Our renewable energy policy, which is coming up soon, will allow the energy market to open up. There will be room for public-private partnership and for 100% foreign owned companies to invest in Pakistan. There are 102 companies in the alternate energy development board, which are going to start working immediately. There is going to be a lot of movement in the renewable energy market as well as hydroelectricity. We are starting large projects in this field, such as the Karot Hydropower project which
is an under construction run-of-river concrete-core rock-fill gravity dam in Pakistan with an installed capacity of 720 MW and the Kohala Hydropower Project is a proposed run-of-the-river, high head project of 316 meters that will be located near Kohala, in Azad Kashmir and will have an installed capacity of about 1000 Megawatts.

7. After being a member of the National Assembly and serving as Minister of State for Finance in the Federal Cabinet from 2004 to 2007. What does it feel like to be Minister of Energy of Pakistan? What do you feel most proud of?

It is a very big challenge and an honor to be the Minister of Energy of Pakistan. I have served as Minister of State for Finance in the Federal Cabinet from 2004 to 2007 and as part of the World Economic Forum 2006 – 2007.

I keep telling the people that this is the time that our country is taking off economically and I will give you reasons why. Being a student of Economics and Finance, the country has overseen an important increase in land valuation, especially near the big cities, it has given buying power to a whole range of people and they consume products manufactured within Pakistan. As such, the industrial activity is taking off and estimated put our formal economy at 300 Billion US Dollars. For a developed country the size of the informal economy is approximately 15% of the GDP while it is 50%-80% for a developing economy,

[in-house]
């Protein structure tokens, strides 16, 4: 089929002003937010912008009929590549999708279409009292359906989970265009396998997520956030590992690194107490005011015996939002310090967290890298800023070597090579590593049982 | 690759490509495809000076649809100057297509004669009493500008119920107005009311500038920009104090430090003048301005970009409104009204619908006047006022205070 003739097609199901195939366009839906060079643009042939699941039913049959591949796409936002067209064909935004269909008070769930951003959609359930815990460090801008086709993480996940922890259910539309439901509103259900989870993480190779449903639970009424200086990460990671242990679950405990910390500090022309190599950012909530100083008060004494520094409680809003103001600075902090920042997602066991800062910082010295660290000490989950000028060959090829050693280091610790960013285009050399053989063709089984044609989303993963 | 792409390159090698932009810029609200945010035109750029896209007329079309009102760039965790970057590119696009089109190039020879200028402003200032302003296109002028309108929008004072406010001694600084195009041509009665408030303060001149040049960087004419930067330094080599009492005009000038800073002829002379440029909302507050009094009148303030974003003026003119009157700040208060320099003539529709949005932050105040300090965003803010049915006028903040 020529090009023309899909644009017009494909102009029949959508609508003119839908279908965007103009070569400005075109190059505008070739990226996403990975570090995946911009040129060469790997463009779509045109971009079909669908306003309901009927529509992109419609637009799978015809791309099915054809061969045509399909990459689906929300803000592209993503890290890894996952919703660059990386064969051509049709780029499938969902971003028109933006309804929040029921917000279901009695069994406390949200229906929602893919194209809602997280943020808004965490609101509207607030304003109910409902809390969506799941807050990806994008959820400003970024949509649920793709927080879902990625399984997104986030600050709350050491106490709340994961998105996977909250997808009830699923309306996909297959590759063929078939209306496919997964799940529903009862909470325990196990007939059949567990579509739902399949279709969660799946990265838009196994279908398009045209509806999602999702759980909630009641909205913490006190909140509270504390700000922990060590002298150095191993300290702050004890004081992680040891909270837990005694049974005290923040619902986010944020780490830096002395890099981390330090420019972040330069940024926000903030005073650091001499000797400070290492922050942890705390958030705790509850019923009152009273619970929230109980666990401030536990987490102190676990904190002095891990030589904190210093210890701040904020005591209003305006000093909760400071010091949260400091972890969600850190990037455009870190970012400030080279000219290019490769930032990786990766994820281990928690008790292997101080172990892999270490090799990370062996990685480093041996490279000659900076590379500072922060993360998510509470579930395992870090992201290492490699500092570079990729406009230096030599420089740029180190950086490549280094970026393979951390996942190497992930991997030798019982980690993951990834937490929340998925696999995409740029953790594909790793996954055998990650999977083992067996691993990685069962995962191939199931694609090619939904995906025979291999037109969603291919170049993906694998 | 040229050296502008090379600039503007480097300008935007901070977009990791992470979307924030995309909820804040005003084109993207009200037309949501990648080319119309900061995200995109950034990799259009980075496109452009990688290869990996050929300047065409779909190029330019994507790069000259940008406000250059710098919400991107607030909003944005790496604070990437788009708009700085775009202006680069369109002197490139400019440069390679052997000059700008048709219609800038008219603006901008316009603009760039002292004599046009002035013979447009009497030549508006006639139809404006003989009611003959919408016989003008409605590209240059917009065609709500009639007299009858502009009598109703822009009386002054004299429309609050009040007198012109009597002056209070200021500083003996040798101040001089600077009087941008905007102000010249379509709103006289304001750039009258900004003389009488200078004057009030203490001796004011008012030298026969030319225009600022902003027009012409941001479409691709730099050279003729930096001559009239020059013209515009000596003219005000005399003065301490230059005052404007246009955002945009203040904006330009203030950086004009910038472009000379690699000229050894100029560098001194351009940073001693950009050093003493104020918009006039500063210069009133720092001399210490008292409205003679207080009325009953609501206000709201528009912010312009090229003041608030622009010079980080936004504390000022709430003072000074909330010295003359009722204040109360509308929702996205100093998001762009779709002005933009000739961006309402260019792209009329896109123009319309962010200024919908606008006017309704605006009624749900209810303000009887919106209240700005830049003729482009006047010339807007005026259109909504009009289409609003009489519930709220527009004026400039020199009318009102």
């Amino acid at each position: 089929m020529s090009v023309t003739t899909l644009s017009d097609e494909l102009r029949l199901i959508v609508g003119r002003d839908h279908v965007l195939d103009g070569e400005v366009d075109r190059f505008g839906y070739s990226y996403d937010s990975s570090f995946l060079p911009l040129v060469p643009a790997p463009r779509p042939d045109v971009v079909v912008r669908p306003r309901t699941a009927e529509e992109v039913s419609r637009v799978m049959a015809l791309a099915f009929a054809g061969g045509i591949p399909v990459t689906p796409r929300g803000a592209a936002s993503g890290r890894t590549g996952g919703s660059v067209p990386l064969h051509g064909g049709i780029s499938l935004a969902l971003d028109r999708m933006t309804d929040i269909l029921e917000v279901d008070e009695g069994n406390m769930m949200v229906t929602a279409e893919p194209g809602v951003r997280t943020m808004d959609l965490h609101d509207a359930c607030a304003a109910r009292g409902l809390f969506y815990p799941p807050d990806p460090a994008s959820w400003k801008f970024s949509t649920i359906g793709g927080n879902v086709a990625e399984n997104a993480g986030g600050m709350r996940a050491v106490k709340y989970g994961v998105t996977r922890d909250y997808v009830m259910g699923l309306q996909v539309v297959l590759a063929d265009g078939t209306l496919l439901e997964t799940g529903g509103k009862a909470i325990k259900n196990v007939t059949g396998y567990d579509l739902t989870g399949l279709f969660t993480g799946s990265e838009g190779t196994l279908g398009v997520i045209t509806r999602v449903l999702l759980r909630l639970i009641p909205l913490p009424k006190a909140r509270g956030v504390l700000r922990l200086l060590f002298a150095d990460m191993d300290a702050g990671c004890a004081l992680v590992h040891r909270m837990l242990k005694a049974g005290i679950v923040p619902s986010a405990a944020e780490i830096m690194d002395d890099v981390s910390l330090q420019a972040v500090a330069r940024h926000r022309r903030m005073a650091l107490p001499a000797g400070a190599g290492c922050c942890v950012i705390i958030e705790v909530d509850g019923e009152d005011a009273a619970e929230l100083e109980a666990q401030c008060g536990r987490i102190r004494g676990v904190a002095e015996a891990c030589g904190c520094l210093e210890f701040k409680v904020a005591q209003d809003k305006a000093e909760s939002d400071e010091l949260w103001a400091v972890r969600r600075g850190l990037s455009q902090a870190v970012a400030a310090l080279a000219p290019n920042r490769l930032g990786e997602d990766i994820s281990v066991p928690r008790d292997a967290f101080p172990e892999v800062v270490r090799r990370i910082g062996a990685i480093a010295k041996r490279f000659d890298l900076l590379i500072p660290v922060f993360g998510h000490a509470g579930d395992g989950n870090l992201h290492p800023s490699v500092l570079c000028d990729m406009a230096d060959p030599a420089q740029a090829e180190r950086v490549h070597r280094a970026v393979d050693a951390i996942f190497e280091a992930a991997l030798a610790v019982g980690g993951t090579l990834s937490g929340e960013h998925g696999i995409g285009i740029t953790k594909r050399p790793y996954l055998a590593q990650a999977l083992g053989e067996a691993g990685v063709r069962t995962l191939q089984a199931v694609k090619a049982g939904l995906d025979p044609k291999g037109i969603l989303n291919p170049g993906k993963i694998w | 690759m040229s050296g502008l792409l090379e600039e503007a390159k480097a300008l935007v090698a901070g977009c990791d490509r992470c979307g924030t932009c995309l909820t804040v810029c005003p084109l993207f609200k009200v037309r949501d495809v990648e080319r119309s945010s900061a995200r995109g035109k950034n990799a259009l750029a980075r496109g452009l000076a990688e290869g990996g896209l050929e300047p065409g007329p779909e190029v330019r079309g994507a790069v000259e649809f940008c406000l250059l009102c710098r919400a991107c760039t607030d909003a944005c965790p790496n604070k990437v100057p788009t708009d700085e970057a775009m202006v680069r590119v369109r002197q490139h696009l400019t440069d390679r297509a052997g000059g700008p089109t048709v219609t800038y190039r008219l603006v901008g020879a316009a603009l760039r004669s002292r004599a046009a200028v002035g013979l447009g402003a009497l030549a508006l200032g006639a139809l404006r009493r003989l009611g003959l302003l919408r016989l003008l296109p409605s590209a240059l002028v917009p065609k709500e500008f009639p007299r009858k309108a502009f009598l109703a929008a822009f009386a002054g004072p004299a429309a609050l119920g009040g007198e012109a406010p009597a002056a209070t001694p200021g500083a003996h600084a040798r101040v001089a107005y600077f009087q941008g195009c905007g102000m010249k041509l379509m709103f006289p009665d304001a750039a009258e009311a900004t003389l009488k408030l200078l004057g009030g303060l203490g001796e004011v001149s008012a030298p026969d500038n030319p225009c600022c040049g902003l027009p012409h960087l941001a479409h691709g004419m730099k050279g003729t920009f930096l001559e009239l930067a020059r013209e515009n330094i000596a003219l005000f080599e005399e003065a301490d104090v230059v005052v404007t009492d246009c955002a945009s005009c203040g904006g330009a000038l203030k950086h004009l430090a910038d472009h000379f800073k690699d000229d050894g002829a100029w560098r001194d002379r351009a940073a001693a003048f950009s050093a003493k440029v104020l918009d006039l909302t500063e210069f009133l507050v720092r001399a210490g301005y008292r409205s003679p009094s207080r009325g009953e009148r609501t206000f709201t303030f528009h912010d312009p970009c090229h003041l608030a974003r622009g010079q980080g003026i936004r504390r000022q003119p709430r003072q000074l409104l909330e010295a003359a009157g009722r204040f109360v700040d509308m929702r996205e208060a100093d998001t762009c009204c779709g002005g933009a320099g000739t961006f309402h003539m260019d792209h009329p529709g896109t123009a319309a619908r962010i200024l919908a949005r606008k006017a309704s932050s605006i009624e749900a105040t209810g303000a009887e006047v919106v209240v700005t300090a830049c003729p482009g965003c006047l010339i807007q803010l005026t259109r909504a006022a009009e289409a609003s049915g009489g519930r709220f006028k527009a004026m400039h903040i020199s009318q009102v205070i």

this has to be taken into calculation when it comes to energy demands. Even when we had a rough patch, our economic growth rate was higher than most countries and now as the economy is taking off, the demand factor is going to go up very fast.

Tourism is another area with great potential. All of us realize that this is another revenue generator with a lot of economic activity around it. We have investment coming in from the Middle East, China, the USA and many other countries in this sector. Investors are developing an interest in the northern areas.

8. What is your final message to the readers of USA Today who consider Pakistan as a potential investment destination?

Come and visit Pakistan; see the beauty and look at investment opportunities as they unmatched anywhere else in the world. The energy sector is an especially good sector to invest in, as it is the fuel tank of the economy. It is a very open, well-regulated sector and will get very competitive in the near future.